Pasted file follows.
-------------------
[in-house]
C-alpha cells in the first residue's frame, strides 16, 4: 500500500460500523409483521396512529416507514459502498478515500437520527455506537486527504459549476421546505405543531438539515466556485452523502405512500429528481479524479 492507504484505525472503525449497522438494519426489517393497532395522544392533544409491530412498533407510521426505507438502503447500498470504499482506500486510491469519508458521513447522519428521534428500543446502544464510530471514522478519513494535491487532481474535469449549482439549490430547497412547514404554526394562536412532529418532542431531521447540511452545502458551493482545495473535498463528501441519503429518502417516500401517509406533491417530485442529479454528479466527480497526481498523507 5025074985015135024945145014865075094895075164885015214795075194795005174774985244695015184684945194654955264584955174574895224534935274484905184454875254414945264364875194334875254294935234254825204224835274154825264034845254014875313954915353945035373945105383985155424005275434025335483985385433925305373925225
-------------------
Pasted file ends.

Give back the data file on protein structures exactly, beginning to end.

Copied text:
[in-house]
C-alpha cells in the first residue's frame, strides 16, 4: 500500500460500523409483521396512529416507514459502498478515500437520527455506537486527504459549476421546505405543531438539515466556485452523502405512500429528481479524479 492507504484505525472503525449497522438494519426489517393497532395522544392533544409491530412498533407510521426505507438502503447500498470504499482506500486510491469519508458521513447522519428521534428500543446502544464510530471514522478519513494535491487532481474535469449549482439549490430547497412547514404554526394562536412532529418532542431531521447540511452545502458551493482545495473535498463528501441519503429518502417516500401517509406533491417530485442529479454528479466527480497526481498523507 5025074985015135024945145014865075094895075164885015214795075194795005174774985244695015184684945194654955264584955174574895224534935274484905184454875254414945264364875194334875254294935234254825204224835274154825264034845254014875313954915353945035373945105383985155424005275434025335483985385433925305373925225